Being fascinated with the economic and social changes created by digital technology, I've been a big fan of the Millennial generation. This is mostly because, having been born after the Internet, they are the first Connected Generation and partly because I like to counter the age-old urge to denigrate the next generation as a way to romanticize the past. Every generation has thought the next generation "wasn't up to snuff," (a biting critique of the Lost Generation made by their parents over a century ago). I also like the rise in charitable giving and minimalist living.
Now the Millennials, the largest generation in the U.S. workforce, "is starting to flex its economic and social muscle," according to #DailyRundown, "and their choices and priorities reflect a few differences from their predecessors, and a sobering understanding of their generation’s financial circumstances." Here's what they want:
I would add that they also want a more enlightened use of technology. Remember the iPad-saavy baby frustrated with a "broken" magazine she tried to pinch and zoom? Today's new leaders like accessibility, automation and analytics. I guess that's the new reading, writing and 'rithmatic.
Cultural Office of the Pikes Peak Region (COPPeR)
October 2, 2018
Andy Vick updated on new community initiatives from the regional arts community, including Arts Month 2018, the 11th Annual Business & Arts Lunch, and the Creative Forces: NEA Military Healing Arts Network. The latter program just received funding to build a website that will provide free art-based therapy to military veterans beginning April 2019.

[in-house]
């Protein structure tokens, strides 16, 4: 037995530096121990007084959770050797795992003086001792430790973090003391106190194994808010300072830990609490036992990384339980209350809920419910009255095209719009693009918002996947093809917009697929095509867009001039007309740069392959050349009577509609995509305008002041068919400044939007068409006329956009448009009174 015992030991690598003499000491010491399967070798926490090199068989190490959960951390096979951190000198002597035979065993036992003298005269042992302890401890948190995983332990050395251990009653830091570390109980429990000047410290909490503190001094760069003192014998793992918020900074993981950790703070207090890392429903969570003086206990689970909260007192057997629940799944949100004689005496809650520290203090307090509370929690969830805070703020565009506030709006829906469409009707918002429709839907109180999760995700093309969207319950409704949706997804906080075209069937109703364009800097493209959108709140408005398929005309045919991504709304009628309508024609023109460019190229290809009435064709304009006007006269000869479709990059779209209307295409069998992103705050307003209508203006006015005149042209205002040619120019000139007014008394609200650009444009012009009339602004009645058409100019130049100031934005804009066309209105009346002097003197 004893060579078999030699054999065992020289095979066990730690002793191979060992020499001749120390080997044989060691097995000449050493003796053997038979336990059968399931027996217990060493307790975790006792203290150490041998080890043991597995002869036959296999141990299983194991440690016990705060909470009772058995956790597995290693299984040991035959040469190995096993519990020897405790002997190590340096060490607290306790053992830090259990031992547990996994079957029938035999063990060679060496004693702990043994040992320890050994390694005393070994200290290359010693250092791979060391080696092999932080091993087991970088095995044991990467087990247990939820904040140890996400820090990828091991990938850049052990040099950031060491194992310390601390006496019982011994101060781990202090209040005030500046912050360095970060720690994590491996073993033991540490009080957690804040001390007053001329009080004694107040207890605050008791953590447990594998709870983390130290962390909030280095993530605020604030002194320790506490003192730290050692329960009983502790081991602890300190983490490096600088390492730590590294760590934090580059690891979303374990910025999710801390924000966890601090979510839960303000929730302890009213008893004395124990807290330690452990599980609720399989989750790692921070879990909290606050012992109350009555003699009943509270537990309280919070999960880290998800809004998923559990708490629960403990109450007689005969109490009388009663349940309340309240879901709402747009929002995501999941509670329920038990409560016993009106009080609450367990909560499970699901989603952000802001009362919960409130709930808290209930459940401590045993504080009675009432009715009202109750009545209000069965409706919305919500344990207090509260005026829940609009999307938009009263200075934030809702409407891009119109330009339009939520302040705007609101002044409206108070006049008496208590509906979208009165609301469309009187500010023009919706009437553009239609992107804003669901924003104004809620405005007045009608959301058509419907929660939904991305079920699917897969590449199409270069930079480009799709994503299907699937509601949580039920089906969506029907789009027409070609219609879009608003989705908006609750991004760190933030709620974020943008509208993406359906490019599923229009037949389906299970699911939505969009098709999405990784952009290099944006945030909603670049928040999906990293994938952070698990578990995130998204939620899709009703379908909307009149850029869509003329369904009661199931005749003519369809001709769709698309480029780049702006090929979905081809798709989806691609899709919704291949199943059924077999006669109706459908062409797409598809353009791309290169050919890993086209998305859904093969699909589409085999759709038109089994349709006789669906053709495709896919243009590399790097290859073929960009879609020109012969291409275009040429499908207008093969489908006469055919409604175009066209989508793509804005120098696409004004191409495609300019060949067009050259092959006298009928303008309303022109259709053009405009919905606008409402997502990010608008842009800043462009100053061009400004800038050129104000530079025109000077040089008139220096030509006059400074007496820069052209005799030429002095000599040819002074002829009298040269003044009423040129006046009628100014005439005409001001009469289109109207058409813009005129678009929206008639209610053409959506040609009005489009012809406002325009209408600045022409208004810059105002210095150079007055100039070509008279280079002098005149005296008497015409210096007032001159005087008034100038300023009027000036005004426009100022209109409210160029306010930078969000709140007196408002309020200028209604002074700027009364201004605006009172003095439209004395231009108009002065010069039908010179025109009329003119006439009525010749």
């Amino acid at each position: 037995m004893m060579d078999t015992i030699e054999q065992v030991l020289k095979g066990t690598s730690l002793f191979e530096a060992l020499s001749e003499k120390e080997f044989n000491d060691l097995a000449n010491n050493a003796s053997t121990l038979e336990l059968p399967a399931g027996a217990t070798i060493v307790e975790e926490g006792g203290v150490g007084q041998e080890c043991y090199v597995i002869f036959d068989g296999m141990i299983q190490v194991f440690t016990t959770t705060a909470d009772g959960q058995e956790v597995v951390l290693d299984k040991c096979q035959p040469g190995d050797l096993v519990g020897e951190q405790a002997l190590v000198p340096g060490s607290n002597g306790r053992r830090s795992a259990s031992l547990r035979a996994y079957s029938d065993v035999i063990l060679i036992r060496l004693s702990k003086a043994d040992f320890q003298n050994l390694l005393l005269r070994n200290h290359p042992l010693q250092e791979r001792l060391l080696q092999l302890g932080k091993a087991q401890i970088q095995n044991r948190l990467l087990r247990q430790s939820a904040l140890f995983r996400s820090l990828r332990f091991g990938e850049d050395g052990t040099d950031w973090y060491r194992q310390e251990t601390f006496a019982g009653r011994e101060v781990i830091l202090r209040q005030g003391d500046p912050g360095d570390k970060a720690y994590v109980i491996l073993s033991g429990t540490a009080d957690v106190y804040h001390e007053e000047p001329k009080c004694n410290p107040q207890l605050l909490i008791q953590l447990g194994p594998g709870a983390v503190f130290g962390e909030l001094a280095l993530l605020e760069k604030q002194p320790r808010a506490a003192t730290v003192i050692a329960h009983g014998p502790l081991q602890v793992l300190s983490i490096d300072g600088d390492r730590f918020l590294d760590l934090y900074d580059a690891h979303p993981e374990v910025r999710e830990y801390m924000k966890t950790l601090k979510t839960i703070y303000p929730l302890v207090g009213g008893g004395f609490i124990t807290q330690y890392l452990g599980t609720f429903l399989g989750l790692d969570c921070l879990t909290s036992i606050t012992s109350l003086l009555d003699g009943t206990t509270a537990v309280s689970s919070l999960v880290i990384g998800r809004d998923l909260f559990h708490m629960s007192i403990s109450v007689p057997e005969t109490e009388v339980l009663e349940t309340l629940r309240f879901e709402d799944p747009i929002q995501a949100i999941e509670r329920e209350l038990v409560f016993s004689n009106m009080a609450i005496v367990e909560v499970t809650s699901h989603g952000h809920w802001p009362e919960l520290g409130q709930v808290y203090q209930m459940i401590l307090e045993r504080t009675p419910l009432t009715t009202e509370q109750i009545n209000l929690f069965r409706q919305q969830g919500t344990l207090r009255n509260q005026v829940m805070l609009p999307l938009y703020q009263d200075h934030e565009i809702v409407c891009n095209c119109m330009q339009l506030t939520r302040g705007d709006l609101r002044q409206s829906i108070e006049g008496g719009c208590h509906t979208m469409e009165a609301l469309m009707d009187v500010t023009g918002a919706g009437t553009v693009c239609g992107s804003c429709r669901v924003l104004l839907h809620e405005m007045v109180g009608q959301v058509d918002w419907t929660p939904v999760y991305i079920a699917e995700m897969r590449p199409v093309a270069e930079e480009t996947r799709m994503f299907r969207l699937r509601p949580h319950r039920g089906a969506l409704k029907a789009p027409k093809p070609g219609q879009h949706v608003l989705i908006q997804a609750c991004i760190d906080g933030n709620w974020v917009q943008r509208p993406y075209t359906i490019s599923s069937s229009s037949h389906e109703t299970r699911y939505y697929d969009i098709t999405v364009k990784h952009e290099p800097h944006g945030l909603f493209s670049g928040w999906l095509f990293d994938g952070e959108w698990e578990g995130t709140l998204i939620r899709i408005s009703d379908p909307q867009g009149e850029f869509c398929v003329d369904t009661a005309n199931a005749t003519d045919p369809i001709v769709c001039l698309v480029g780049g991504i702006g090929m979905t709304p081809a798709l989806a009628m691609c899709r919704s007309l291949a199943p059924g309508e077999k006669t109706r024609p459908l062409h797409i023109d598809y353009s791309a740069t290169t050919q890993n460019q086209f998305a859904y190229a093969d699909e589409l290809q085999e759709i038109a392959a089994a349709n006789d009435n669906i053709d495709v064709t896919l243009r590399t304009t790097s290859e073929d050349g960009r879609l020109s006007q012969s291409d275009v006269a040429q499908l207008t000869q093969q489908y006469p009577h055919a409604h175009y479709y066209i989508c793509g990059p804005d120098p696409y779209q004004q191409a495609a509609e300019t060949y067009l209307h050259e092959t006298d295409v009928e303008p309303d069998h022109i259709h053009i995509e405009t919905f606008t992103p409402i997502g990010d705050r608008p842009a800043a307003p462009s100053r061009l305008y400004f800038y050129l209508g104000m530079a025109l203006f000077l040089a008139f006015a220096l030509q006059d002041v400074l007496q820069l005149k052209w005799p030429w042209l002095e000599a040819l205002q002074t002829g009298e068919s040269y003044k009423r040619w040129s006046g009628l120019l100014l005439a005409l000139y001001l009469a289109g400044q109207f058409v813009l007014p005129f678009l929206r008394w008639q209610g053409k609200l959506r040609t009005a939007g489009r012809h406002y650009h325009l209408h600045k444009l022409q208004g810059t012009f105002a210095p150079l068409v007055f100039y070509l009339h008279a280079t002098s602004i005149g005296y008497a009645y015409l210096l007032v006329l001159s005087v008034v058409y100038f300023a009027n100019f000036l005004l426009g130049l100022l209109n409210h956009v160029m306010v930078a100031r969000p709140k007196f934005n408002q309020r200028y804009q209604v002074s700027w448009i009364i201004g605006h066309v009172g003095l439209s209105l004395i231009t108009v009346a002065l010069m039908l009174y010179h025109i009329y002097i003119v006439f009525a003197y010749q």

Andy reports that the local arts and culture community provides $153.3 million in annual economic impact to the community. One example of this is First Friday Art Walks, supported now by a free shuttle that connects three main "art districts" in the region. COPPeR's website, PeakRadar.com, is another free service that lists hundreds of cultural events of the region and is seeing record traffic growth. It sources event content from venues and hosts who register free accounts to promote their activities.
In discussing emerging trends, Andy said that 300 arts events are occurring this month alone and that Colorado Springs is gaining a reputation for its growing arts focus. Having left a career in marketing and human resources to manage a successful fine arts and crafts business with his wife for ten years, he is very familiar with art shows, galleries and cultural trends around the country and believes that Colorado Springs is becoming a focus for arts and culture.
He pointed to the merger of the Fine Arts Center, which is celebrating its 100th anniversary next year, and Colorado College as building a strong financial foundation for this venerable institution, originally founded as the Broadmoor Arts Academy shortly after the turn of the 20th century. Also, the new Ent Center is a state-of-the-art (no pun intended!) facility that really helps solidify the city as an arts destination.
COPPeR is manages an annual budget of $500,000 that supports four employees and promotes selected events. It sources some city funding as well as private donors and grants. COPPeR is not a membership based organization, so there are no membership fees and all services are free to the public.
Most local arts organizations were founded in the 1970s and 1980s and many are part of their city governments, receive line-item funding. Art, however, "took a back seat" in Colorado Springs during that period according to Andy, so "we have some catching up to do. COPPeR, founded 12 years ago, is now in "high-growth mode."
Tom McClintock is the owner and founder of Relationship Martech.